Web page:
Solicitor General Tushar Mehta made a strong appeal to the Supreme Court to frame guidelines to rein in lawyers appointed as the court’s amici curiae in various cases, especially sensitive ones.
- An amicus curiae (literally, “friend of the court”; plural: amici curiae) is someone who is not a party to a case who assists a court by offering information, expertise, or insight that has a bearing on the issues in the case.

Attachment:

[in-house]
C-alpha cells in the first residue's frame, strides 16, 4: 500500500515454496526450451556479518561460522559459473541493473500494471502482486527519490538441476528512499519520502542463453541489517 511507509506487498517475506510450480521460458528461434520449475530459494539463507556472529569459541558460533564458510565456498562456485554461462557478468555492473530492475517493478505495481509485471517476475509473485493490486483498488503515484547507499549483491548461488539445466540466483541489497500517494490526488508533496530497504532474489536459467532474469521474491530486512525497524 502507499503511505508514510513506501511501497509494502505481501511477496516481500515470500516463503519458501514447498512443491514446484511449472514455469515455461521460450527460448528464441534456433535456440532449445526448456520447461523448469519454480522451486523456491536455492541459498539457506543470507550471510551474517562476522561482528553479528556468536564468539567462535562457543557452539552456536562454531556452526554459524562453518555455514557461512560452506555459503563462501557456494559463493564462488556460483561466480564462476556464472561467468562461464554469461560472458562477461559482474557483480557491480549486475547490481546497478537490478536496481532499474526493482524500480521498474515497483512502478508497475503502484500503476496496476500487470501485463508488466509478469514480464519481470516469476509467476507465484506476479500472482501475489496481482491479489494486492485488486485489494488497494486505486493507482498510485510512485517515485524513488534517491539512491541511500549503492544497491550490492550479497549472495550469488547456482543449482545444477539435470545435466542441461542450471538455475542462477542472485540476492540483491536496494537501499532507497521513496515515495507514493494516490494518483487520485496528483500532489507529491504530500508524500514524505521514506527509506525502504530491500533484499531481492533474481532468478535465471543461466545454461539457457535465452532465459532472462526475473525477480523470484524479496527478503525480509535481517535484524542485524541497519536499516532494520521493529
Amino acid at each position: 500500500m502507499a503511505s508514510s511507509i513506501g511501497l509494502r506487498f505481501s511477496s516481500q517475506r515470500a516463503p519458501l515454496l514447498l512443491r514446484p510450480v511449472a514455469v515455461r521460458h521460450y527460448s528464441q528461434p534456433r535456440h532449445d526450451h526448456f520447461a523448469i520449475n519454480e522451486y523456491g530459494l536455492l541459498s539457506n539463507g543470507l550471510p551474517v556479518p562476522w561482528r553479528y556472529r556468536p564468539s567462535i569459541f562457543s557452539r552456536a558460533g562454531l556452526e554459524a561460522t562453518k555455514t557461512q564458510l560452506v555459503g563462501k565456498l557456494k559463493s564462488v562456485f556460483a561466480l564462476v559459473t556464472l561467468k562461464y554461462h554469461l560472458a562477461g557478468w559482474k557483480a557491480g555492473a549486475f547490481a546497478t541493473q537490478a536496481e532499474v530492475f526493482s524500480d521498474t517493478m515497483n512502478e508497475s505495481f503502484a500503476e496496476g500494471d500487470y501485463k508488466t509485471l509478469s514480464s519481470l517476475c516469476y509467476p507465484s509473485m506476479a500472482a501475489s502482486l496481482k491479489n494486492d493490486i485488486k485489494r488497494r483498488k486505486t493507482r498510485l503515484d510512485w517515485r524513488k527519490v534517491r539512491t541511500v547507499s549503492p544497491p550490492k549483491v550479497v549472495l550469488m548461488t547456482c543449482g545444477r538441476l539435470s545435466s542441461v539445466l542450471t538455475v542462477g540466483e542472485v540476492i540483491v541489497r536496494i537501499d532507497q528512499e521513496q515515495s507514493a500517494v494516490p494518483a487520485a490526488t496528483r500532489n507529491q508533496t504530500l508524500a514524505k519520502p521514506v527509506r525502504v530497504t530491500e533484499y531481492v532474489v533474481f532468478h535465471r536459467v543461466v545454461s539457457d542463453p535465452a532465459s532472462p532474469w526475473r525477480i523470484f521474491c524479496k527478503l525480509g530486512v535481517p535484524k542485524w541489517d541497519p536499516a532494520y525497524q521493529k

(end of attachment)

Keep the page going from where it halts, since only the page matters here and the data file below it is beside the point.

- The decision on whether to consider an amicus brief lies within the discretion of the court.
- The amicus curiae figure originates in Roman law. Starting in the 9th century, it was incorporated into English law, and it was later extended to most common law systems.